R A C H E L       L I L L I E

Staples Hill

Staples Hill

90 GBP
Staples Hill - 0
Staples Hill - 1
Staples Hill
90 GBP
Staples Hill, Epping Forest

Giclée Print

A2 (420x596cm)

Traditionally on 11th November on Staples Hill, the Loughton Loppers would rush to gather here in the belief that if they lopped a branch before midnight, their 'ancient right' to lop wood on 'common waste' would continue for the next year. This act eventually contributed to the Epping Forest Act of 1878, which saved the forest for the enjoyment of the people.
Deer Shelter Plain

Deer Shelter Plain

90 GBP
Deer Shelter Plain - 0
Deer Shelter Plain - 1
Deer Shelter Plain
90 GBP
Deer Shelter Plain, Epping Forest

Giclée Print

A2 (420x596cm)

Once stood a large conical thatched deer shelter on the southern edge of the heather filled plain, where root vegetable and hay were left to feed the forest deer. During the 1940's a bush fire destroyed it and so the structure and its function became memorialised in the name of the area. Today the area is a plain of beautiful grasses, scattered with old beech pollards, young birch and areas of struggling heather and ferns.
Pizzle Pits

Pizzle Pits

90 GBP
Pizzle Pits - 0
Pizzle Pits - 1
Pizzle Pits
90 GBP
Pizzle Pits, Epping Forest

Giclée Print

A2 (420x596cm)

When the water level is low, Pizzle Pits can be a small complex of water filled pits or after heavy rain the appearance of one pond. Although their origin is uncertain, they most probably date from the 19th Century as gravel pits. Many areas in Epping Forest were former gravel pits, used for the construction of new roads at the turn of the century. 
Long Running

Long Running

90 GBP
Long Running - 0
Long Running - 1
Long Running
90 GBP
Long Running, Epping Forest

Giclée Print

A2 (420x596cm)

Edward North Buxton in 1885 described Long Running as 'an open heathery plain formerly bare of trees, owing to forest fires; at least until recently, but now countless young birches give it a pale green cast in the summer.' Now many of the birches are being managed to allow for ground heather to grow again. This scene depicts a small but deep pond in the centre of Long Running which developed from a large WWII bomb crater.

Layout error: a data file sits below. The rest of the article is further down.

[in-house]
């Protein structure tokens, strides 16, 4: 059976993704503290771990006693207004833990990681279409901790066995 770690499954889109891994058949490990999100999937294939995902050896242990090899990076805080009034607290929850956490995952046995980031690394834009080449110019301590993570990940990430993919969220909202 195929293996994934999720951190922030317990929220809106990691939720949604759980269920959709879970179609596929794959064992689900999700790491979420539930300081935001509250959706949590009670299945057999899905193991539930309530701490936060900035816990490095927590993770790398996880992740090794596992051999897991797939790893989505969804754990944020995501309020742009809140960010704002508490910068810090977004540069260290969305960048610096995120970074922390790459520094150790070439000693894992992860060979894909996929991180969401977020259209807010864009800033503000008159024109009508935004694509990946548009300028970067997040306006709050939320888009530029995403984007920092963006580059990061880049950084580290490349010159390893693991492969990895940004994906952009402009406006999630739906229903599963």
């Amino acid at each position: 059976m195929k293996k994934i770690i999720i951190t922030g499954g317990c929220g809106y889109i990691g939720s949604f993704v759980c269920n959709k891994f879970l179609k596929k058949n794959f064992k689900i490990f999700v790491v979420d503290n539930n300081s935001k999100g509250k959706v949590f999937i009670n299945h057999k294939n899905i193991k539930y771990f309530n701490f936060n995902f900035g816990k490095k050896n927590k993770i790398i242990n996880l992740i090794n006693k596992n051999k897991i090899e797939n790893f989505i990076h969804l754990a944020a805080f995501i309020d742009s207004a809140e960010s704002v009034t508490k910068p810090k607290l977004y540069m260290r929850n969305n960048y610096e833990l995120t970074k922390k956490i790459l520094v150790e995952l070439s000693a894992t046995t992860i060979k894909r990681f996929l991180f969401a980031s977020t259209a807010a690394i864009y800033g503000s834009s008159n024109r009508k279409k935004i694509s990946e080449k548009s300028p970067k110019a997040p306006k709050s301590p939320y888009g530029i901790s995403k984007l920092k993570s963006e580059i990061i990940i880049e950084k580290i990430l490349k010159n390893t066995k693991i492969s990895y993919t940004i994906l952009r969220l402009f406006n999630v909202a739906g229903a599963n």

North Weald Redoubt

North Weald Redoubt

90 GBP
North Weald Redoubt - 0
North Weald Redoubt - 1
North Weald Redoubt
90 GBP
North Weald Redoubt, Epping Forest

Giclée Print

A2 (420x596cm)

North Weald Redoubt, located on the fringes of Epping was a mobilisation centre constructed as part of the London Defence Scheme between 1889 and 1903. It's function was as a store for ammunition and weapons, however its location was given away as it was positioned on a high point of land. In 1920 the Marconi Co purchased the land and it became the site of Ongar Radio Station. During world war II because of the importance of radio and communications, special VP troops were stationed there. Today, it is private land with no sign of any development, with the main redoubt flooded and signs of much vandalism. Remains of a large section of radio mast lies on the ground.
Chingford Plain

Chingford Plain

90 GBP
Chingford Plain - 0
Chingford Plain - 1
Chingford Plain
90 GBP
Chingford Plain, Epping Forest

Giclée Print

A2 (420x596cm)

This view across Chingford Plain looks out from The Queen Elizabeth Hunting Lodge on Dannet Hill. The lodge was built by Henry VIII and originally called The Great Standing to view 'the royal hunts' across part of his Great Deer Park.  In the 18th and early 19th century, it was the starting place of the 'Epping Hunt', you can see a clear path into Bury Wood where horses and hounds would gallop in hunt of fallow deer. Blackthorn bushes, oaks and small beech trees are scattered around the plain today.
Ambresbury Banks

Ambresbury Banks

90 GBP
Ambresbury Banks - 0
Ambresbury Banks - 1
Ambresbury Banks
90 GBP
Ambresbury Banks, Epping Forest

Giclée print

A2 (420x594cm)

Ambresbury Banks is the site of an iron age hill fort in Epping Forest. Fragments of iron age pottery have been found there and legend has it that it was the camp of the Iceni Queen Boadicea (though there is no evidence to support this). Today you can see the camp's ancient beech trees enclosed by the great high banks of the camp.

The Impossibility of the Journey

The Impossibility of the Journey

20 GBP
The Impossibility of the Journey - 0
The Impossibility of the Journey - 1
The Impossibility of the Journey - 2
The Impossibility of the Journey
20 GBP
The Impossibility of the Journey

A 64 page 2 colour risographed book on
80gsm recycled paper

The book explores and questions the
idea of a journey, collating drawings,
photographs and written fragments
of text.

'It seems a pity not to write anymore,
but I think I'm runni n g    o u t    o f       t   i   m      e ."